• These change with time, resources and personalities
        • Changes in the context can drive changes in the system…
      • A system learns from changes in its variables or environment
        • This requires a feedback loop
  • A newspaper as a system Editorial Production Circulation Advertising “ Backoffice”
  • A newspaper as a system
    • Local News
    • Int’l News
    • Business
    • Sports
    Editorial
  • A newspaper variables and sub-systems
    • Local News
    • Int’l News
    • Business
    • Sports
    Editorial
    • High School
    • College
    • Professional
  • System hierarchy and “scalability” Editorial Sports Newspaper Media Football H. S. Football Higher Concept Lower Concept Macro Scale Micro Scale
  • Online enterprise Dynamic system model
  • Value of GST
    • Demands definition/focus on exactly what system are you talking about?
    • Demands consideration of level of analysis, i.e. “zooming” levels of focus
    • Demands definition of variables and then the relative importance of those variables
    • Demands consideration of relationships between variables
  • GST as basis for simulation models
    • Once system, goals, variables and relationships defined, can start to ask “How do we measure the strength of those relationships?”
    • This is where dynamic simulation models become valuable.
  • These activities involve resources and power
    • Resources: The symbolic and material components a system needs to carry out its tasks.
    • Power: The use of resources by one system in order to gain compliance by another system.
  • Power role
    • Power roles
      • Resource-controlling relationships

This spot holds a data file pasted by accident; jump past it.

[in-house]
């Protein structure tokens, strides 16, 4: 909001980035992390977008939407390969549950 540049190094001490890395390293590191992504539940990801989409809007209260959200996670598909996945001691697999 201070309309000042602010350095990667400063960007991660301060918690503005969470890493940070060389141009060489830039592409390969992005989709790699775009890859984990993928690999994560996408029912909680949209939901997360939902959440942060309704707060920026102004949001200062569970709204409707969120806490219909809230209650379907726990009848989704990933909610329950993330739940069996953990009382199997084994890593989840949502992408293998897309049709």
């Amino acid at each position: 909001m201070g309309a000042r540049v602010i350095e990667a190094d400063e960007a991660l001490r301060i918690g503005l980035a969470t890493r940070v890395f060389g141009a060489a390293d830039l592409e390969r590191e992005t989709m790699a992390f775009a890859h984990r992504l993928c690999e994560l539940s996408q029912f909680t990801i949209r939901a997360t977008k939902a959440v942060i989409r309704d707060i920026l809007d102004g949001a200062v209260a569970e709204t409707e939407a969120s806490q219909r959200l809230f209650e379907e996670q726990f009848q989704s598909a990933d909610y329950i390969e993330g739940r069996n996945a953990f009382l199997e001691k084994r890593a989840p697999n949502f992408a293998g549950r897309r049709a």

• Taken on mostly by systems
    • Producer Power Role
      • Creates material for release to public
      • Competition over niches
  • Why General Systems Theory?
    • If one learns the structures, when transferring from one discipline to another, much of the learning could be transferred.
    • When studying a new discipline one would simply have to learn the labels on the structures in the new discipline.
  • How many ways to “knowing”?
  • Journalism’s Future
    • Journalism is NOT just about telling stories. It is about facilitating the “transaction” between people who want data (to make their own information), and the sources with the data. (Analysis of the data helps, but only if it is valid and meaningful.)
      • Tools like ASP.Net
    • This transaction includes commerce. (How can we link the products to the interested people? Use PDF page files and XML tags)
  • Journalism’s Future
    • Journalism educators should be researching the whole of journalism, not just teaching how to write.
    • The Three Unique Aspects of news organizations
      • The “Brand”
      • The Archives
      • The “Wetware” in the newsroom
  • Journalism’s Future
      • What is the role of “knowledge management” in news organizations?
      • How do we structure and manage team reporting?
      • How do we do on-the-job training (and how much and what?)